The number of good reads

Good reads were those that were merged successfully and passed the quality control and chimera removal steps and were eventually used for the determination of sample composition [operational taxonomic unit (OTU) picking in QIIME1, amplicon sequence variant (ASV) determination in QIIME2, and taxonomy assignment].

In QIIME1, the RS and Sim datasets showed similar behavior of the measurements for the good reads. The increase in the quality trimming threshold lead to an increase in the number of good reads until it reached the maximum at level 12–14, and then decreased.

Moreover, the percentage of maximum difference showed a hyperbolic curve. We found that the number of good reads increased substantially from values 0 to 8, and plateaued around 12 (Fig. 1a and b). The heat maps of the normalized good reads for both the RS and Sim datasets showed identical distribution of values suggesting that the Sim dataset was comparable to the RS dataset.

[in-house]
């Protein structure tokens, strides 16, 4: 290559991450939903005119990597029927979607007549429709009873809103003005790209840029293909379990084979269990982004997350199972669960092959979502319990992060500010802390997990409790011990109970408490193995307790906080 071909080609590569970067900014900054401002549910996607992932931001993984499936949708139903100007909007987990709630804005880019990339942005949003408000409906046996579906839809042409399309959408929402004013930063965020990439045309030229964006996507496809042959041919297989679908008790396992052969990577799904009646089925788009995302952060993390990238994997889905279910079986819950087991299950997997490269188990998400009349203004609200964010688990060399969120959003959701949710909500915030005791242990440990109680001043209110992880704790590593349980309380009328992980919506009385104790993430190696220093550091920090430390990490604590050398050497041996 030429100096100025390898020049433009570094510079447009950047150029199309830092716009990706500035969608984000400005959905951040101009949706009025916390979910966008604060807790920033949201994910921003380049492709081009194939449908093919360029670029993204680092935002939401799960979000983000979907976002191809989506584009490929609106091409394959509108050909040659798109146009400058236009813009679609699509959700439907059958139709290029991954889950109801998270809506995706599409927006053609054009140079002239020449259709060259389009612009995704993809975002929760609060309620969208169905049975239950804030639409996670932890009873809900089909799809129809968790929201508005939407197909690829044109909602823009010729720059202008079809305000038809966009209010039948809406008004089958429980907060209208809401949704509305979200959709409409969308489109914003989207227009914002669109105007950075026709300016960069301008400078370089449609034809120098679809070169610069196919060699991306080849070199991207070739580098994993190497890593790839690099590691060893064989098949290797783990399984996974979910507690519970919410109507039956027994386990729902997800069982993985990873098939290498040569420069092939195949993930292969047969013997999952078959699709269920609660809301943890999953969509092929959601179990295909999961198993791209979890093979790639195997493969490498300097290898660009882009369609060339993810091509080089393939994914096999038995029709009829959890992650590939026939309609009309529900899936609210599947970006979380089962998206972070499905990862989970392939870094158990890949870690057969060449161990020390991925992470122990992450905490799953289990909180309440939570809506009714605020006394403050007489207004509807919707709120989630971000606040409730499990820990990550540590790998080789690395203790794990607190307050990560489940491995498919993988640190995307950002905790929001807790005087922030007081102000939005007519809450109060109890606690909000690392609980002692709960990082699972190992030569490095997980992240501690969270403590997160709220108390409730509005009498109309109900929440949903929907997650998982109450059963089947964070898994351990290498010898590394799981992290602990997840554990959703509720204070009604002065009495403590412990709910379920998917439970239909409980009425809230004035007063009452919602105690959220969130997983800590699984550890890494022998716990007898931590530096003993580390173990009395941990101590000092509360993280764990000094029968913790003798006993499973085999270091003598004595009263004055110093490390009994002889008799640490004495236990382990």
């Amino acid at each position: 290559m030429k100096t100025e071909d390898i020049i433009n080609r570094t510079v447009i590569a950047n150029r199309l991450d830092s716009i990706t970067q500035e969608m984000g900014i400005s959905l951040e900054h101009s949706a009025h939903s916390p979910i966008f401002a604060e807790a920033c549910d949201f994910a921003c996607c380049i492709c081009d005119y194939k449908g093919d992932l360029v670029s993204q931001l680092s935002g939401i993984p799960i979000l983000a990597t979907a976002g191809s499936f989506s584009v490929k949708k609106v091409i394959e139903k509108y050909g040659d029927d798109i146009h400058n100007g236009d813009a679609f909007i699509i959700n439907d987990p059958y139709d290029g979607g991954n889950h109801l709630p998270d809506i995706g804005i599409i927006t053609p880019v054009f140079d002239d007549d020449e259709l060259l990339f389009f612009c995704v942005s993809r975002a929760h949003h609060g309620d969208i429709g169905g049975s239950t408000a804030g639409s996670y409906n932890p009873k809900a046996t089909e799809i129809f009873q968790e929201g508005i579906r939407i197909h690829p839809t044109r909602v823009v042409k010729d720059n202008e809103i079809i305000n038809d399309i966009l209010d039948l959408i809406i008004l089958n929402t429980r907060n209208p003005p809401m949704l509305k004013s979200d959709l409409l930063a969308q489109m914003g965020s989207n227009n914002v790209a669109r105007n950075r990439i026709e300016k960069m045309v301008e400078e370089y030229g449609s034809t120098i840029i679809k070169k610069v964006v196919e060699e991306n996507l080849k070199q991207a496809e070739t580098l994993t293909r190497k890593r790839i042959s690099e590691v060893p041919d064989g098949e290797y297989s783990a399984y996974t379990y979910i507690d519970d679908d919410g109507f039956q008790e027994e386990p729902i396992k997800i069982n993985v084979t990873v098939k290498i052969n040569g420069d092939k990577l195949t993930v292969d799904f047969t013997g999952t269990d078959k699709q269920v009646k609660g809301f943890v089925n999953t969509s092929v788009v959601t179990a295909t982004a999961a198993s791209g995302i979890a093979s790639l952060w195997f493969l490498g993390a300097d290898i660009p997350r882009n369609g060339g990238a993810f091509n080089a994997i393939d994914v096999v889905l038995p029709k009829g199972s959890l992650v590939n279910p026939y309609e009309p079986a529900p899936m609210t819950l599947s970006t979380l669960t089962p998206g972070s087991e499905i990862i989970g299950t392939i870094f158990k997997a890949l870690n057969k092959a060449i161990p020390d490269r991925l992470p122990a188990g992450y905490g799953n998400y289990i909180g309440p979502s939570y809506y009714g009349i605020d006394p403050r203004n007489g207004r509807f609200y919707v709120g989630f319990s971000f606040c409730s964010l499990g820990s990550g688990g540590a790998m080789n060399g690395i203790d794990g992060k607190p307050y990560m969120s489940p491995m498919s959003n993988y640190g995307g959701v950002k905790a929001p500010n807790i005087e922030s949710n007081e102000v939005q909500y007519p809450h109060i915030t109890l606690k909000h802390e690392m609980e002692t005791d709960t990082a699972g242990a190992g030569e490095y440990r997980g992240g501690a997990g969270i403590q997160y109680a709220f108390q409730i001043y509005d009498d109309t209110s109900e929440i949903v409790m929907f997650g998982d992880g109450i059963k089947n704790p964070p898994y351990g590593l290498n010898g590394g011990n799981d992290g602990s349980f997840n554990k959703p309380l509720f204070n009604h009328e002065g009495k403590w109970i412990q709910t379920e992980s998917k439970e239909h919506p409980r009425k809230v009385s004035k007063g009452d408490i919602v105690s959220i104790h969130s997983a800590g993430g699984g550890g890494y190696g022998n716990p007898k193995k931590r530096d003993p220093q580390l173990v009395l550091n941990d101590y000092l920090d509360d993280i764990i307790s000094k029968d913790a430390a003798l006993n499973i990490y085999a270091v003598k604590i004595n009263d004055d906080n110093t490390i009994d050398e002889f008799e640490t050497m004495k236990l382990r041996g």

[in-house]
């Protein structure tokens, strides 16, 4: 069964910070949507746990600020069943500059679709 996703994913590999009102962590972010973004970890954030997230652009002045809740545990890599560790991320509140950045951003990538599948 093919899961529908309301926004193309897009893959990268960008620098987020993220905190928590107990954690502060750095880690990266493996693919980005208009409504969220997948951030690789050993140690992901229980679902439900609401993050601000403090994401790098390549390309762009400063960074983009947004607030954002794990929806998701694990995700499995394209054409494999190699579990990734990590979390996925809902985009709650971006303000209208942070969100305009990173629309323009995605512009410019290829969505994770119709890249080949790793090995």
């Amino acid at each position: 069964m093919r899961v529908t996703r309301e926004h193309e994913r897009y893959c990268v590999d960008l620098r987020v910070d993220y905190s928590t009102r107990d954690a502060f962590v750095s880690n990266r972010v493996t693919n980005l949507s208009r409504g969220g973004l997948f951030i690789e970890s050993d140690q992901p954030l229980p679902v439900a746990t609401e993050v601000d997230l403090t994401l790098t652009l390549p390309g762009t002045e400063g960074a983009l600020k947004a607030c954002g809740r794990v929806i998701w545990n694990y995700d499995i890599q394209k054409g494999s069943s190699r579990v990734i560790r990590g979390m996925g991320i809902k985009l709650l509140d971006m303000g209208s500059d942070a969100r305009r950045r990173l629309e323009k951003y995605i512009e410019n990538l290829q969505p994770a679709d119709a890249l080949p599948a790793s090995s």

Fig. 1

The number of good reads after quality control and chimera removal using QIIME1 in the real sample (RS; a) and simulated (Sim; b) datasets. Values of the heat map were normalized by dividing each value with the average of the whole data set. Peripheral plots show dots as means, and error-bars represent the standard error of the means